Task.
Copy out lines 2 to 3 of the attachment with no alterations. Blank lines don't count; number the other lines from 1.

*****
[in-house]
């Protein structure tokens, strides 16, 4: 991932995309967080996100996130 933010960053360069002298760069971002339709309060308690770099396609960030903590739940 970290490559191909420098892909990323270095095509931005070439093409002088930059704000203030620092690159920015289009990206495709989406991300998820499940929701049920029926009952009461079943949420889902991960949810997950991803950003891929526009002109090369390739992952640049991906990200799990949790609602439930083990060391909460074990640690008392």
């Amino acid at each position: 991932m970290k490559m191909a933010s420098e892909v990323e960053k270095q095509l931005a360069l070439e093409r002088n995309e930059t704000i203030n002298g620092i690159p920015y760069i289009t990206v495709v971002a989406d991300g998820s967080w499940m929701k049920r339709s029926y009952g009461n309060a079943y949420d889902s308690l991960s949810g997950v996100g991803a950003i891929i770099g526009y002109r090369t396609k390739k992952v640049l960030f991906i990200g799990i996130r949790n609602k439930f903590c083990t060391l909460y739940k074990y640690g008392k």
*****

């Protein structure tokens, strides 16, 4: 991932995309967080996100996130 933010960053360069002298760069971002339709309060308690770099396609960030903590739940 970290490559191909420098892909990323270095095509931005070439093409002088930059704000203030620092690159920015289009990206495709989406991300998820499940929701049920029926009952009461079943949420889902991960949810997950991803950003891929526009002109090369390739992952640049991906990200799990949790609602439930083990060391909460074990640690008392």
């Amino acid at each position: 991932m970290k490559m191909a933010s420098e892909v990323e960053k270095q095509l931005a360069l070439e093409r002088n995309e930059t704000i203030n002298g620092i690159p920015y760069i289009t990206v495709v971002a989406d991300g998820s967080w499940m929701k049920r339709s029926y009952g009461n309060a079943y949420d889902s308690l991960s949810g997950v996100g991803a950003i891929i770099g526009y002109r090369t396609k390739k992952v640049l960030f991906i990200g799990i996130r949790n609602k439930f903590c083990t060391l909460y739940k074990y640690g008392k």